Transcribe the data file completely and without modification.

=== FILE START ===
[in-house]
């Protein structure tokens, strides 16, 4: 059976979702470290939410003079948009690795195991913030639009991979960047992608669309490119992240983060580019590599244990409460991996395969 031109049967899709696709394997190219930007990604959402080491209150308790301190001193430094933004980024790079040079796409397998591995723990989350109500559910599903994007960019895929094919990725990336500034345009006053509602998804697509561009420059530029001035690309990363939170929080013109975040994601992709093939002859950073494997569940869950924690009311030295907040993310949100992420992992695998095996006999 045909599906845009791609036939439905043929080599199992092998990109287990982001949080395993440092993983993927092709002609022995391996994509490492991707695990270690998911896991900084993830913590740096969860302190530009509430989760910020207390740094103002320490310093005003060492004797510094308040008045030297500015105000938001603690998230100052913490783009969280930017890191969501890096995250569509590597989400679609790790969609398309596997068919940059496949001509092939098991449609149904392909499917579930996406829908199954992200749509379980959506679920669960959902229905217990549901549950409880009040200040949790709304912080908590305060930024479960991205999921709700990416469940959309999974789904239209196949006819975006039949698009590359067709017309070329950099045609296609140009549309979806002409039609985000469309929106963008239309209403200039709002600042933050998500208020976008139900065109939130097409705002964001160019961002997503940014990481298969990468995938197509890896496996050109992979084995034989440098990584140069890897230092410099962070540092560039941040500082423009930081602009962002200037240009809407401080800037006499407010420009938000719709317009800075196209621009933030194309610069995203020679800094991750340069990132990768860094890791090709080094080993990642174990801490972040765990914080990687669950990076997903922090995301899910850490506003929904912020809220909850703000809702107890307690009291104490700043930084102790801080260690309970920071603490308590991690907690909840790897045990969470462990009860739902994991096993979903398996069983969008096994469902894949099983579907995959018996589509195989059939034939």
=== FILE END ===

[in-house]
């Protein structure tokens, strides 16, 4: 059976979702470290939410003079948009690795195991913030639009991979960047992608669309490119992240983060580019590599244990409460991996395969 031109049967899709696709394997190219930007990604959402080491209150308790301190001193430094933004980024790079040079796409397998591995723990989350109500559910599903994007960019895929094919990725990336500034345009006053509602998804697509561009420059530029001035690309990363939170929080013109975040994601992709093939002859950073494997569940869950924690009311030295907040993310949100992420992992695998095996006999 045909599906845009791609036939439905043929080599199992092998990109287990982001949080395993440092993983993927092709002609022995391996994509490492991707695990270690998911896991900084993830913590740096969860302190530009509430989760910020207390740094103002320490310093005003060492004797510094308040008045030297500015105000938001603690998230100052913490783009969280930017890191969501890096995250569509590597989400679609790790969609398309596997068919940059496949001509092939098991449609149904392909499917579930996406829908199954992200749509379980959506679920669960959902229905217990549901549950409880009040200040949790709304912080908590305060930024479960991205999921709700990416469940959309999974789904239209196949006819975006039949698009590359067709017309070329950099045609296609140009549309979806002409039609985000469309929106963008239309209403200039709002600042933050998500208020976008139900065109939130097409705002964001160019961002997503940014990481298969990468995938197509890896496996050109992979084995034989440098990584140069890897230092410099962070540092560039941040500082423009930081602009962002200037240009809407401080800037006499407010420009938000719709317009800075196209621009933030194309610069995203020679800094991750340069990132990768860094890791090709080094080993990642174990801490972040765990914080990687669950990076997903922090995301899910850490506003929904912020809220909850703000809702107890307690009291104490700043930084102790801080260690309970920071603490308590991690907690909840790897045990969470462990009860739902994991096993979903398996069983969008096994469902894949099983579907995959018996589509195989059939034939």